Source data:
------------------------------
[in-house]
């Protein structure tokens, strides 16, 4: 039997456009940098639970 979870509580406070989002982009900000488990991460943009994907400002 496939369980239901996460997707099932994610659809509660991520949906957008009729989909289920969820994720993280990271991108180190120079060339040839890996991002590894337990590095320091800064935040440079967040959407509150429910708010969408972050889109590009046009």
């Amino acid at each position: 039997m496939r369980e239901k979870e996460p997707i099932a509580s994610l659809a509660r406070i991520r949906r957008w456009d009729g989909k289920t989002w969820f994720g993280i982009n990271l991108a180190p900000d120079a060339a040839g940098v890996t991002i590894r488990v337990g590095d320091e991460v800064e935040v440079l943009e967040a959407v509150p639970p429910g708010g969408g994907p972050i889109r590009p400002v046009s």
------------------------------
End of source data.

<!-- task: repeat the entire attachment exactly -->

[in-house]
């Protein structure tokens, strides 16, 4: 039997456009940098639970 979870509580406070989002982009900000488990991460943009994907400002 496939369980239901996460997707099932994610659809509660991520949906957008009729989909289920969820994720993280990271991108180190120079060339040839890996991002590894337990590095320091800064935040440079967040959407509150429910708010969408972050889109590009046009």
């Amino acid at each position: 039997m496939r369980e239901k979870e996460p997707i099932a509580s994610l659809a509660r406070i991520r949906r957008w456009d009729g989909k289920t989002w969820f994720g993280i982009n990271l991108a180190p900000d120079a060339a040839g940098v890996t991002i590894r488990v337990g590095d320091e991460v800064e935040v440079l943009e967040a959407v509150p639970p429910g708010g969408g994907p972050i889109r590009p400002v046009s």